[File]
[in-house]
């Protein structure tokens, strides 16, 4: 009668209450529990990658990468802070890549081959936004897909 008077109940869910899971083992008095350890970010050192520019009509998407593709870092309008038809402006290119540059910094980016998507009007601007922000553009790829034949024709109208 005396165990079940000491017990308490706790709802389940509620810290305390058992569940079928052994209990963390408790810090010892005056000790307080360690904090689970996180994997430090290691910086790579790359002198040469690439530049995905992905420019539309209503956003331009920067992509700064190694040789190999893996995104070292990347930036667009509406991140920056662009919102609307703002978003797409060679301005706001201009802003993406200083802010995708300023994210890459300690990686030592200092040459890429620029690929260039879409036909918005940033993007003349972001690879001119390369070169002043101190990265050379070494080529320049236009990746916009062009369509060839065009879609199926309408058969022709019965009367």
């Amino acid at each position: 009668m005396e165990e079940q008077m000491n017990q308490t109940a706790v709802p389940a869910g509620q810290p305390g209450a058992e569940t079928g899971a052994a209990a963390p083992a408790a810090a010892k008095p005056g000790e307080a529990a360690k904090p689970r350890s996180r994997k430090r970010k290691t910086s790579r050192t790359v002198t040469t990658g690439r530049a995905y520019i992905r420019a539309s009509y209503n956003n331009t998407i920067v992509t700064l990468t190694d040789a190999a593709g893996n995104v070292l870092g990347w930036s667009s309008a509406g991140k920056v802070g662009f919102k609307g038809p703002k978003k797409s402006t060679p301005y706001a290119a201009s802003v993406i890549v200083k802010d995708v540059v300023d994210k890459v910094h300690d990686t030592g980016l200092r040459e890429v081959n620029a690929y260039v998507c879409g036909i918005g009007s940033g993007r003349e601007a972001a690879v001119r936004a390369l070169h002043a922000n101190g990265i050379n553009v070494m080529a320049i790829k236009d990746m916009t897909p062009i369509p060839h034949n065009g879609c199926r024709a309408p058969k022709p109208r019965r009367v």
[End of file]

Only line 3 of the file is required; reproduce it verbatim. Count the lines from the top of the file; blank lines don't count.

């Amino acid at each position: 009668m005396e165990e079940q008077m000491n017990q308490t109940a706790v709802p389940a869910g509620q810290p305390g209450a058992e569940t079928g899971a052994a209990a963390p083992a408790a810090a010892k008095p005056g000790e307080a529990a360690k904090p689970r350890s996180r994997k430090r970010k290691t910086s790579r050192t790359v002198t040469t990658g690439r530049a995905y520019i992905r420019a539309s009509y209503n956003n331009t998407i920067v992509t700064l990468t190694d040789a190999a593709g893996n995104v070292l870092g990347w930036s667009s309008a509406g991140k920056v802070g662009f919102k609307g038809p703002k978003k797409s402006t060679p301005y706001a290119a201009s802003v993406i890549v200083k802010d995708v540059v300023d994210k890459v910094h300690d990686t030592g980016l200092r040459e890429v081959n620029a690929y260039v998507c879409g036909i918005g009007s940033g993007r003349e601007a972001a690879v001119r936004a390369l070169h002043a922000n101190g990265i050379n553009v070494m080529a320049i790829k236009d990746m916009t897909p062009i369509p060839h034949n065009g879609c199926r024709a309408p058969k022709p109208r019965r009367v």